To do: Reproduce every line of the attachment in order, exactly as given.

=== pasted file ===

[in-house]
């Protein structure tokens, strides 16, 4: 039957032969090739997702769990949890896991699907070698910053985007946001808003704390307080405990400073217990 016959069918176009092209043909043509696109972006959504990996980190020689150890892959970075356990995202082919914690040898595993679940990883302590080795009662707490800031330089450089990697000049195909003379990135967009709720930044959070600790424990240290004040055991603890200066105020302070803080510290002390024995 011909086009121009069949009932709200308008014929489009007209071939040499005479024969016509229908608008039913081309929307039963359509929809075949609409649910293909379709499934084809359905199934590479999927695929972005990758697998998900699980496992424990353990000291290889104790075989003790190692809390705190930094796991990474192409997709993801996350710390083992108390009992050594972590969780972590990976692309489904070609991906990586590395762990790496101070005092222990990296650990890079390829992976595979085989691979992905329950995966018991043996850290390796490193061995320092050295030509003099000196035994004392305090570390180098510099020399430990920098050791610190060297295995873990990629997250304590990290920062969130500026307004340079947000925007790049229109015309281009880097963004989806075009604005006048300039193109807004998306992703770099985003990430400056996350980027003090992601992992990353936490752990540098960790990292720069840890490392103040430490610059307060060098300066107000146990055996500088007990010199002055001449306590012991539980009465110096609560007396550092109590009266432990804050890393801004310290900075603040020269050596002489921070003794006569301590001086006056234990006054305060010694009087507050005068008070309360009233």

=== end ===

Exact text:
[in-house]
């Protein structure tokens, strides 16, 4: 039957032969090739997702769990949890896991699907070698910053985007946001808003704390307080405990400073217990 016959069918176009092209043909043509696109972006959504990996980190020689150890892959970075356990995202082919914690040898595993679940990883302590080795009662707490800031330089450089990697000049195909003379990135967009709720930044959070600790424990240290004040055991603890200066105020302070803080510290002390024995 011909086009121009069949009932709200308008014929489009007209071939040499005479024969016509229908608008039913081309929307039963359509929809075949609409649910293909379709499934084809359905199934590479999927695929972005990758697998998900699980496992424990353990000291290889104790075989003790190692809390705190930094796991990474192409997709993801996350710390083992108390009992050594972590969780972590990976692309489904070609991906990586590395762990790496101070005092222990990296650990890079390829992976595979085989691979992905329950995966018991043996850290390796490193061995320092050295030509003099000196035994004392305090570390180098510099020399430990920098050791610190060297295995873990990629997250304590990290920062969130500026307004340079947000925007790049229109015309281009880097963004989806075009604005006048300039193109807004998306992703770099985003990430400056996350980027003090992601992992990353936490752990540098960790990292720069840890490392103040430490610059307060060098300066107000146990055996500088007990010199002055001449306590012991539980009465110096609560007396550092109590009266432990804050890393801004310290900075603040020269050596002489921070003794006569301590001086006056234990006054305060010694009087507050005068008070309360009233």